The visible curriculum is what we are told to teach: math, science, languages, etc. But there is much more that also happens at school. In fact, school is a place where we are subtly taught how to behave, walk, talk, wear our clothes, interact, etc. Teaching when to speak is not part of the curriculum. The teacher is not paid to make sure the students know when and how to talk to people. This is what is known as a hidden curriculum. Let’s see what it consists of, its characteristics and its importance in teaching.
What is the hidden curriculum?
The concept of the hidden curriculum refers to the unwritten, unofficial, and often unintended lessons, values, and perspectives that students learn in school.
While the “formal” curriculum consists of the courses, lessons, and learning activities that students engage in, as well as the knowledge and skills that educators intentionally teach students, the hidden curriculum consists of messages unspoken or unspoken academic, social, and cultural issues that are communicated to students while they are in school.
The hidden curriculum concept is based on the recognition that students absorb lessons in school that may or may not be part of the formal course of study , for example, how they should interact with peers, teachers, and other adults; how different races, groups, or classes of people should be perceived; or what ideas and behaviors are considered acceptable or unacceptable.
Hidden curriculum is described as “hidden” because it is generally not recognized or scrutinized by students, educators, and the community at large. And because the values and lessons reinforced by the hidden curriculum are often the accepted status quo, it can be assumed that these “hidden” practices and messages do not need to change, even if they are contributing to undesirable behaviors and outcomes, whether it be bullying, conflicts or low graduation rates and college tuition,
It should be noted that a hidden curriculum can reinforce the lessons of the formal curriculum, or it can contradict the formal curriculum, revealing hypocrisies or inconsistencies between a school’s mission, values, and stated beliefs and what students really believe. they experience and learn while at school.
What are their characteristics?
Schools act to provide the economy with a workforce equipped with the right skills, personalities, and attitudes .
This is a ‘hidden’ function of schooling because it runs counter to the prevailing ideology of schooling, which sees school as a device for promoting social reform and social mobility.
The hidden curriculum consists of discovering that:
- The knowledge is beyond the power of the students and, in any case, none of their business.
- Remembering is the highest form of intellectual achievement: the gathering of “facts” is the goal of education.
- The voice of authority must be trusted more than independent judgement.
- Your own ideas and those of your classmates are irrelevant.
- Feelings are irrelevant in education.
- There is always a single unequivocal answer to any question.
- Passive acceptance is a more desirable response to ideas than active criticism.
Therefore, among the characteristics of the hidden curriculum we can highlight the following:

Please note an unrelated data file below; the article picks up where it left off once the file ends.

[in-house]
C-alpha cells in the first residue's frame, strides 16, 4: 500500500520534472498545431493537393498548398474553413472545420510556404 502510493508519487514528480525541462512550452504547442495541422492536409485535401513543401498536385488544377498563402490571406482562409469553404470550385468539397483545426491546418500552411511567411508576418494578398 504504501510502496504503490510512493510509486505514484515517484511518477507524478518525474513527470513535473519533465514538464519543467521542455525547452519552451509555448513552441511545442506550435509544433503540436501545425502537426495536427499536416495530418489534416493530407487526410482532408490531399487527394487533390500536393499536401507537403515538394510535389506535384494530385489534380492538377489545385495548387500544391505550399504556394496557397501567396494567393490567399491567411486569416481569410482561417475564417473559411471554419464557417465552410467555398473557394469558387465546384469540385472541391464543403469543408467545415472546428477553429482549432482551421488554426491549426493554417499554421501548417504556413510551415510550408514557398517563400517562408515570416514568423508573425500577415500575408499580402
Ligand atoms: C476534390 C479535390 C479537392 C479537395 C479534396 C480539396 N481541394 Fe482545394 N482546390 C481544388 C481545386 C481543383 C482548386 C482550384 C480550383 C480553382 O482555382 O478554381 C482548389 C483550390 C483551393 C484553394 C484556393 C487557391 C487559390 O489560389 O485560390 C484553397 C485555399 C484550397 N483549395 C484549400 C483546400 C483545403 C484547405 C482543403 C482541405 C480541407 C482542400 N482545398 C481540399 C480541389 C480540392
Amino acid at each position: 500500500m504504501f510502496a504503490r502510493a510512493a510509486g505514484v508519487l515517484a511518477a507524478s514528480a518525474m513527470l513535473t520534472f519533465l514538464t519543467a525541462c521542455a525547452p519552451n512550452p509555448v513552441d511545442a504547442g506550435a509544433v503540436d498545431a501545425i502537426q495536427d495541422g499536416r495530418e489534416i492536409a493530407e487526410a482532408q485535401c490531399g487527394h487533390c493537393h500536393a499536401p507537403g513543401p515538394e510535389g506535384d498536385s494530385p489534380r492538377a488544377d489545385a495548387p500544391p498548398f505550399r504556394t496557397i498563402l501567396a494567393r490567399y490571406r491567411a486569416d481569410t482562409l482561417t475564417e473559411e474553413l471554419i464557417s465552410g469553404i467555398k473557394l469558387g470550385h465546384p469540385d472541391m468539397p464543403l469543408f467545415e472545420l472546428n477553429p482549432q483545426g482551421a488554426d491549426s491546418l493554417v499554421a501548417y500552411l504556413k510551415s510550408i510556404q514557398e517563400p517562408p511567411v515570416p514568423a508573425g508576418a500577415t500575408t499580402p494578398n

- Ubiquitous – Works at any time
- Omnimode - can have various forms of influence
- Repetitive – activities are mechanically repeated in routine activities
- Invaluable : its repercussions are often not valued
How and when is the hidden curriculum produced?
The hidden curriculum begins early in a child’s education. Students learn to form opinions and ideas about their environment and their classmates.
For example, children learn ‘appropriate’ ways to act in school, meaning what will make them popular with teachers and students. They also learn what is expected of them. These attitudes and ideas are not formally taught, but are absorbed and internalized by children through natural observation and participation in classroom and social activities.
The hidden curriculum areas in our schools that shape student perspectives address issues such as gender, morals, social class, stereotypes, cultural expectations, politics, and language .
Gender roles, for example, become very apparent in the early grades when socialization is divided into boys and girls. Many books at this early age support the idea of gender separation, which, in turn, encourages these norms in the early years. The importance of boys’ athletics used to be a clear example of the hidden curriculum, but many school districts have striven for a better balance for girls’ and boys’ teams.
The hidden curriculum is often found within the formal curriculum of a school. This may be partially in what is not taught. For example, if an English class only assigns reading material with Caucasian main characters or with stories set in our own country, this can teach students, including English learners, that our school systems do not appreciate other cultures and languages. The influence of this can lead to a negative self-image or a hatred of reading.
The hidden curriculum appears when:
- the field of values is approached.
- we wonder about the kind of society we are building.
- we question ourselves about the values related to competitiveness, to individualism.
- religious or moral values are addressed.
- We express our thoughts in a certain way.
- new forms of communication are established.
- new codes of gestures, postures and gestures arise.
The importance of the hidden curriculum in teaching-learning
The role of the hidden curriculum is considerable and probably effective in adolescents, especially in social treatments. Perhaps the most important effect of the hidden curriculum concept is the observation by researchers of education and training, teaching and learning, as a text that must reveal its paraphrases or hidden meanings.
The hidden curriculum is not written anywhere or taught by a teacher . Rather it is taught by the educational environment as a whole. Regardless of the conversation of the teachers, or the development of the curriculum, the students suddenly find themselves with something that they had not talked about before. Affected by the hidden curriculum of the school, they gradually find a special view regarding life, education and learning.